“Equal pay for men and women is enshrined in EU law, as are bans on discrimination by age, race or sexual orientation. This benefits Britain and British people who live in other EU countries.”
We would argue that, again, the EU is a redundant middleman as far as this goes. Much of the work in this regard is carried out by the International Labour Organisation at the global level. Most of the EU regulations and human rights provisions mention ILO conventions and rules by name. In most instances, the EU is a law taker, not a law maker. We think Britain should be dealing direct. The EU likes to take credit for this work as our media is only dimly aware of the international dimension, but in reality is causes delays as the EU struggles to reach a common position. The law we implement is much weaker as a result of compromises.
“As 28 democracies, and as the world’s biggest market, we are strong when we work together. Britain is represented in many international organisations in joint EU delegations – giving Britain more influence than it would have alone. The EU has played a major role in climate, world trade and development.”
They say the EU is the world’s biggest market. But it’s not going to stay that way. And really when you look at how trade is developing, the world is the world’s biggest market! In a global marketplace, it’s far better if countries with common interests can meet at a time of their choosing to remove tariffs and technical barriers to trade. A large body like the EU often dictates the terms and the timescales, often electing to push through big bang trade deals while the rest of the world progresses with one small deal, a sector at a time. That means any emerging industry that isn’t at the top of the EU’s own agenda loses out.
As a major technological and intellectual innovator, Britain needs to be taking a leading role on the global stage, convening meetings of those nations and non-state actors who have an interest in nurturing emerging economies and new ideas. We’re not able to do that in the EU. Britain is better off freely choosing its alliances and coalitions – and it’s always going to be more democratic if Britain has an independent vote at the top tables.
“Common rules for the common market make it unnecessary to have 28 sets of national regulations”.
The assumption here is that only those 28 nations have a common set of rules. This is not true. Most of the regulations are made by global bodies, most notable, the ILO, the IMO and UNECE. There are sectors where there is a global single market emerging with over a hundred countries using the same regulatory frameworks. We would prefer that Britain was an independent actor at the top tables adding its considerable expertise to the process – and we want that process to be directly accountable to our own parliament. With the EU signing accords and conventions on our behalf, it is making decisions for nearly half a billion people. Even with the best intentions, the European Parliament could never truly protect the interests of all its peoples. The global regulatory precess is nowhere near democratic enough, and the EU is the chief obstacle to democracy in this regard.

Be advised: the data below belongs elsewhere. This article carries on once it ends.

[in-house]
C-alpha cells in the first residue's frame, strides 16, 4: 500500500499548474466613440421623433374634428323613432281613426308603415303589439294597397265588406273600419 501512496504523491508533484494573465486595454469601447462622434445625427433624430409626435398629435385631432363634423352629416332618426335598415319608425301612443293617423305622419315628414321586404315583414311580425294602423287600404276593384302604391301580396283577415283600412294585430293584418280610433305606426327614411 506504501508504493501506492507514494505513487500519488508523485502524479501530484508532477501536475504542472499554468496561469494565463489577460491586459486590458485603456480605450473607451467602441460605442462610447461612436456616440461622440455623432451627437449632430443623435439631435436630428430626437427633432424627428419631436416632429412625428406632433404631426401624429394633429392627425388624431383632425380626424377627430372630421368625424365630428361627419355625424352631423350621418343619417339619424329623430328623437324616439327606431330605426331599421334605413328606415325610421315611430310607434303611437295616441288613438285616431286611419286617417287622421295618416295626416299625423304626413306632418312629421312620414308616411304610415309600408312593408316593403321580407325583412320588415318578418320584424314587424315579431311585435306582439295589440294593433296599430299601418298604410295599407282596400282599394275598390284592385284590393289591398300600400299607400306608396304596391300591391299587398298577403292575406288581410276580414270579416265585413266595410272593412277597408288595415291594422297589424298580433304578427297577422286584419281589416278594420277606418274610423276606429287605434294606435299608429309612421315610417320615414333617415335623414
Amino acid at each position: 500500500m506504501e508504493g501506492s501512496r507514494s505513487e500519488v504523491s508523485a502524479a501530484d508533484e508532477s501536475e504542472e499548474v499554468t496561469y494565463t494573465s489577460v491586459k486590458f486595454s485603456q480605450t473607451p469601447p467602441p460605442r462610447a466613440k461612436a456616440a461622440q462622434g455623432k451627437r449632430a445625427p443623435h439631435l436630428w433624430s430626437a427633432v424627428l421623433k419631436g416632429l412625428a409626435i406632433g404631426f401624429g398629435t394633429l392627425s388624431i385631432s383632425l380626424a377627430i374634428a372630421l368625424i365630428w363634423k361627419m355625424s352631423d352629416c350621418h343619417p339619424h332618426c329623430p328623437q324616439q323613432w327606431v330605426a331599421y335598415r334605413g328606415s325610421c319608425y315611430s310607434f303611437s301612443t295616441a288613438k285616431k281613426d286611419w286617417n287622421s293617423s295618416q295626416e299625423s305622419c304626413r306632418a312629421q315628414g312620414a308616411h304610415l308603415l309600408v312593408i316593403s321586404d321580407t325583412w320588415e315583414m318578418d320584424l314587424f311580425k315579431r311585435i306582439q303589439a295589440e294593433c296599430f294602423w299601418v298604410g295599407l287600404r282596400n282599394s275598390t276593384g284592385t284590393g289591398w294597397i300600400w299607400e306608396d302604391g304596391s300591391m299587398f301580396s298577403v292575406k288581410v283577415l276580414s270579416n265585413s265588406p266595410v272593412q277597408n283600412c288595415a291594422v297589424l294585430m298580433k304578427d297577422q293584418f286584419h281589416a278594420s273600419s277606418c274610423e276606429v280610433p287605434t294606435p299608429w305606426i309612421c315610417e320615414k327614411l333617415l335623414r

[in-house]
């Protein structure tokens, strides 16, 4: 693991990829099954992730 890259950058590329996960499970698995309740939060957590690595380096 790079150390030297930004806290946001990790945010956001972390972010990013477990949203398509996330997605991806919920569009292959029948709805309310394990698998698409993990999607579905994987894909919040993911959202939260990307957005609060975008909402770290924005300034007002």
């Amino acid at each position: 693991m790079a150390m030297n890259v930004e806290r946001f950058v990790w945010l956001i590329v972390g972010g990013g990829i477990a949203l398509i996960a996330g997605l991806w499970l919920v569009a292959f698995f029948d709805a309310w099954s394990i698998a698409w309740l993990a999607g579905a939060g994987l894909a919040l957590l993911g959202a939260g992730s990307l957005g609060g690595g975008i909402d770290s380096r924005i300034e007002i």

“The UK is the second largest beneficiary of EU research funds, and the British Government expects future EU research funding to constitute a vital source of income for our world-leading universities and companies.”
Try as we might, we have no idea why EU advocates seem to think Brexit means the end of all international cooperation. If anything, leaving the EU marks a new dawn in intergovernmentalism. The EU’s research programmes are extensive and make a huge contribution but they are used as a means of strong-arming members into surrendering certain controls over their own affairs. It is our view that this prevents such cooperation from moving forward and expanding and really we should be looking at a global system that looks beyond the confines of the EU. Not forgetting of course that when the EU says it pays our universities – it’s not lost on any of us that it is in fact our own money.
In conclusion, we can see that the europhile case is built on the lie that the EU is the single market, and that Britain is weak and can’t survive without surrendering it right to self-government.
The case for the EU also seems to depend of obscuring the globalisation dynamic from view.
EU advocates seem to be predominantly inward looking on little Europe, seemingly unaware of globalisation. It is a myopic vision locked in the ideology of yesteryear and ignores the last thirty years of technological progress that has seen developing nations bursting into the global markets. Trade is global and so is regulation; we need new and more transparent institutions in light of that. Europhiles want their “European Community”. We want a global community and a community of equals that works on cooperation, not subjugation.
Presently, our voice is silenced by the EU. At best we have 1/28th of a voice and only 1.2 MEPs per million people. Europhiles would call that democracy – but any system where the voice of over sixty million people can be overruled cannot by definition be democracy. Voting rituals alone don’t make a democracy and when the voices of so many are drowned out, that peace the EU claims to keep will not last.
This referendum is a chance to correct a historical mistake and to retake our place in the world as a true democracy. One way or another we will eventually leave the EU. This is an opportunity to do it peacefully, amicably and without disastrous repercussions.
The views expressed in this article are that of the author and do not necessarily reflect the views of Conservatives for Liberty